Vote to pass a bill that would put into practice a comprehensive national policy for energy conservation, research and development. The bill would authorize o $25.7 billion tax break over a 10-year period. The tax breaks would include $11.9 billion to promote oil and gas production, $2.5 billion for "clean coal" programs, $2.2 billion in incentives for alternative motor vehicles, and $1.8 billion for the electric power industry and other businesses. A natural gas pipeline from Alaska would be authorized an $18 billion loan guarantee. It would add to the requirement that gasoline sold in the United States contain a specified volume of ethanol. Makers of the gasoline additive MTBE would be protected from liability. They would be required though to cease production of the additive by 2015. Reliability standards would be imposed for electricity transmissions networks, through this bill. The bill would also ease the restrictions on utility ownership and mergers.
Reference: Energy Policy Act of 2004; Bill HR 4503 ; vote number 2004-241 on Jun 15, 2004

Voted NO on implementing Bush-Cheney national energy policy.

Energy Omnibus bill: Vote to adopt the conference report on the bill that would put into practice a comprehensive national policy for energy conservation, research and development. The bill would authorize a $25.7 billion tax break over a 10-year period. The tax breaks would include $11.9 billion to promote oil and gas production, $2.5 billion for "clean coal" programs, $2.2 billion in incentives for alternative motor vehicles, and $1.8 billion for the electric power industry and other businesses. A natural gas pipeline from Alaska would be authorized an $18 billion loan guarantee. The bill would call for producers of Ethanol to double their output. Makers of the gasoline additive MTBE would be protected from liability. They would be required though to cease production of the additive by 2015. Reliability standards would be imposed for electricity transmissions networks, through this bill. The bill would also ease the restrictions on utility ownership and mergers.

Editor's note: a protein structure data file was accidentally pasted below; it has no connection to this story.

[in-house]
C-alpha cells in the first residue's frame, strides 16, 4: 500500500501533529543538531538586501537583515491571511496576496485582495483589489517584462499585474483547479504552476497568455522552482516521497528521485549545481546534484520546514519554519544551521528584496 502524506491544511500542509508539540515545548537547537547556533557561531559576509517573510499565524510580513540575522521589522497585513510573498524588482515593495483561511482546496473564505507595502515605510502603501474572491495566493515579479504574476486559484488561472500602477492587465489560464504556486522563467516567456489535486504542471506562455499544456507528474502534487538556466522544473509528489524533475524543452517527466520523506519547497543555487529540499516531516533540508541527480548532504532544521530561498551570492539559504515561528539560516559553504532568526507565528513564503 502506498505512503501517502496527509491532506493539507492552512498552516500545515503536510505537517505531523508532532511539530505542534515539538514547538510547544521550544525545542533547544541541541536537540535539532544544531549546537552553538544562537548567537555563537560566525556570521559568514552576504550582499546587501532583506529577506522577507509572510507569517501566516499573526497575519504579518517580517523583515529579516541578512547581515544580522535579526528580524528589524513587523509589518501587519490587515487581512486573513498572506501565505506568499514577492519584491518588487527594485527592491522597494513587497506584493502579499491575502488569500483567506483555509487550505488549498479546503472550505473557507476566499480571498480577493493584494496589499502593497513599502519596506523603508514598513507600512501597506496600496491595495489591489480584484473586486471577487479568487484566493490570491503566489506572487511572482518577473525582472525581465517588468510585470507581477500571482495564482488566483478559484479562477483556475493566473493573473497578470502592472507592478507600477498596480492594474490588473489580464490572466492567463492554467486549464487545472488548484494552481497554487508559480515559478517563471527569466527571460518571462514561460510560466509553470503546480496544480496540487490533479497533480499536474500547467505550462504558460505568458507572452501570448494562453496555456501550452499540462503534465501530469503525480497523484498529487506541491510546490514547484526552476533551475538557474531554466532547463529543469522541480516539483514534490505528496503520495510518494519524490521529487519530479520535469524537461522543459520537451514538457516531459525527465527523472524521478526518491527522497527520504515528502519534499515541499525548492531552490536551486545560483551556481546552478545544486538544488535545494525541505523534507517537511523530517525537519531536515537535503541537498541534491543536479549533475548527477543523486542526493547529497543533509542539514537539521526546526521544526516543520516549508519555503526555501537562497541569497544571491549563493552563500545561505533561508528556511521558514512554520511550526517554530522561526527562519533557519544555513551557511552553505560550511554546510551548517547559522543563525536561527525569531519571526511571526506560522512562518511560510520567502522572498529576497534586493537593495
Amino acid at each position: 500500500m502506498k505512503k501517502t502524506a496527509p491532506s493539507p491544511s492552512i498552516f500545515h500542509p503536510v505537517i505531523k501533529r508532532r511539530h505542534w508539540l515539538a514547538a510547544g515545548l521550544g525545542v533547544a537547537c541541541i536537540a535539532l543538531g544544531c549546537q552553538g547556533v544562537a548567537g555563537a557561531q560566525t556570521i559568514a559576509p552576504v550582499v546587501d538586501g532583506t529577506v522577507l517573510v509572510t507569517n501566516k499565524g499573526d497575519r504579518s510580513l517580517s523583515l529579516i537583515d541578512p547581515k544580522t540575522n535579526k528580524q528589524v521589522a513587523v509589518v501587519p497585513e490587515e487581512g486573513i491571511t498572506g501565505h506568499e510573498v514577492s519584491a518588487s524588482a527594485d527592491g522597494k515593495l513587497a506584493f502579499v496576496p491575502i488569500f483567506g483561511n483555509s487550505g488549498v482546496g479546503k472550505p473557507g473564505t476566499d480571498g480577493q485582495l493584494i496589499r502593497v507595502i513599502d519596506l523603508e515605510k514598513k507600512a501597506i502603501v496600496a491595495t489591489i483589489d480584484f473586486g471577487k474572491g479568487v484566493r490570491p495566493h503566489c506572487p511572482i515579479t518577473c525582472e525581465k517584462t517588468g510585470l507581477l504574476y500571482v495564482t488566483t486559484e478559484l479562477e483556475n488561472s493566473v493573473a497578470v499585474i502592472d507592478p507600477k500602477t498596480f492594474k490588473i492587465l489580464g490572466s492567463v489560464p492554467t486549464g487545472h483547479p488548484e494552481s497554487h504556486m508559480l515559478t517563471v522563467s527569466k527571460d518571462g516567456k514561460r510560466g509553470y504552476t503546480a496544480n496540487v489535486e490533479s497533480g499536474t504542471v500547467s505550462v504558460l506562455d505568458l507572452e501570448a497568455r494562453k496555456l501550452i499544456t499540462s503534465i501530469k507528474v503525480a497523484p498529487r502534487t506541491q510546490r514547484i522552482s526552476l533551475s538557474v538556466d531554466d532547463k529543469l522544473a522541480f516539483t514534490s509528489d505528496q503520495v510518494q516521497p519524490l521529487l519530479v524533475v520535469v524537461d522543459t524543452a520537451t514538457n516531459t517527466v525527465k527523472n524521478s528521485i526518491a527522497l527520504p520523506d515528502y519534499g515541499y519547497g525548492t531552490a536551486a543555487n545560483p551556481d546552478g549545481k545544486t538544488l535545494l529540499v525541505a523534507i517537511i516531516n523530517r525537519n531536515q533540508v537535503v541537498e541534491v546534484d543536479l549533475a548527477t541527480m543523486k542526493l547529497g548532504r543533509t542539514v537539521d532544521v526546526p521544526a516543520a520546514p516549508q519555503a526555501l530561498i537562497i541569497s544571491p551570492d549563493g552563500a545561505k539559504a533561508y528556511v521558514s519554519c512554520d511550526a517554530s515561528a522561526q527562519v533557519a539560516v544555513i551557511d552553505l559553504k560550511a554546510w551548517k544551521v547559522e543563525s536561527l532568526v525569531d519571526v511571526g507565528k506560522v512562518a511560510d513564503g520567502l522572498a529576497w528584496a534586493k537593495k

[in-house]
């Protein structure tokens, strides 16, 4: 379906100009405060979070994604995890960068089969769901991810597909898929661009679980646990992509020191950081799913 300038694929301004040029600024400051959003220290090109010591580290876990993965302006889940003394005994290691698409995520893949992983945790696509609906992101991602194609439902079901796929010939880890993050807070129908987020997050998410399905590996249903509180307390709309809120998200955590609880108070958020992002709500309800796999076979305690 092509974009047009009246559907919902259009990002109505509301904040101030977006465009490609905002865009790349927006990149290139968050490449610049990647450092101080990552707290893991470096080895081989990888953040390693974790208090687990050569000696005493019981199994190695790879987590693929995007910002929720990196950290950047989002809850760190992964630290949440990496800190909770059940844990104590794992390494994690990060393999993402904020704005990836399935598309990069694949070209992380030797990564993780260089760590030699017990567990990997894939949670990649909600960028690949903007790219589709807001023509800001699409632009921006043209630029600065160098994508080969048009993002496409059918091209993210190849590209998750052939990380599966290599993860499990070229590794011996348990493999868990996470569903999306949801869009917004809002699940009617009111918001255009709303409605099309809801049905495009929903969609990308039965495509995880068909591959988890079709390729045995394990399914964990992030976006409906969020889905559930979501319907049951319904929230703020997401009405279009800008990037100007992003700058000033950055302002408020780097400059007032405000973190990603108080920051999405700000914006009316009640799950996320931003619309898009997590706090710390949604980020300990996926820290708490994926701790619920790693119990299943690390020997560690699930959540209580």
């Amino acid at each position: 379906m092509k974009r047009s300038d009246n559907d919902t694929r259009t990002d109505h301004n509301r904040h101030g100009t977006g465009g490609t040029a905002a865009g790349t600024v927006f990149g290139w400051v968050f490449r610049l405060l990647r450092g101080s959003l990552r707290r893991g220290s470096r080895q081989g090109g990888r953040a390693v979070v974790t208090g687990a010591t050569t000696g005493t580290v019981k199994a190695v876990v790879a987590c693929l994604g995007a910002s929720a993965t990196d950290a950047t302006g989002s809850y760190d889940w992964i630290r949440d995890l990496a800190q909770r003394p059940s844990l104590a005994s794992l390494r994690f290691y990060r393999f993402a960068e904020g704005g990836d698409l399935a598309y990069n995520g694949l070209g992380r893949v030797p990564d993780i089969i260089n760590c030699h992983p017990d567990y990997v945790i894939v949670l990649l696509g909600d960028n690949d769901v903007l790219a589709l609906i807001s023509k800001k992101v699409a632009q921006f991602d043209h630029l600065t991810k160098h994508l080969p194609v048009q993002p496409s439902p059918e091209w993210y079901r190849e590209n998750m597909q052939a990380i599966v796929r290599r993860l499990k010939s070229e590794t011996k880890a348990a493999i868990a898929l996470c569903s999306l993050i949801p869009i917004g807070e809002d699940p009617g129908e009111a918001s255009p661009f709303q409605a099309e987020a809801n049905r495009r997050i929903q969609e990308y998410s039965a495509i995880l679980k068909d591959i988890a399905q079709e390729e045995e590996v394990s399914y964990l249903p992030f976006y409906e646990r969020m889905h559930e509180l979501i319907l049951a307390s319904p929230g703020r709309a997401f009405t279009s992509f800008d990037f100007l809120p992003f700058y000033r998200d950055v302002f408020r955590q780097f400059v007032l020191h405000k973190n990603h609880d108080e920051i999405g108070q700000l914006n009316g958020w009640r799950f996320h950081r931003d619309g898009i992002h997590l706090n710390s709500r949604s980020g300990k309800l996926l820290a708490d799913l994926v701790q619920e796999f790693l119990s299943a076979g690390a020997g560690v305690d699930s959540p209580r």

Reference: Bill sponsored by Tauzin, R-LA; Bill HR.6 ; vote number 2003-630 on Nov 18, 2003

Supports tradable emissions permits for greenhouse gases.

Case adopted the manifesto, "A New Agenda for the New Decade":

Modernize Environmental Policies
National environmental policies, mostly developed in the 1970s, have been remarkably successful in improving the quality of our air and water. But we face a new set of environmental challenges for which the old strategy of centralized, command-and-control regulation is no longer effective.

The old regime of prohibitions and fines levied on polluters is not well equipped to tackle problems such as climate change, contamination of water from such sources as farm and suburban runoff, loss of open lands, and sprawl. Without relaxing our determination to maintain and enforce mandatory national standards for environmental quality, it is time to create more effective, efficient, and flexible ways of achieving those standards.

For example, a system of tradable emissions permits would give factories, power plants, and other sources of air pollution and greenhouse gases a powerful incentive not only to meet but to exceed environmental standards. Decisions about solving local environmental problems should be shifted from Washington to communities, without weakening national standards. Finally, to empower citizens and communities to make sound decisions, government should invest in improving the quality and availability of information about environmental conditions.

Source: The Hyde Park Declaration 00-DLC10 on Aug 1, 2000

Establish greenhouse gas tradeable allowances.

Case co-sponsored establishing greenhouse gas tradeable allowances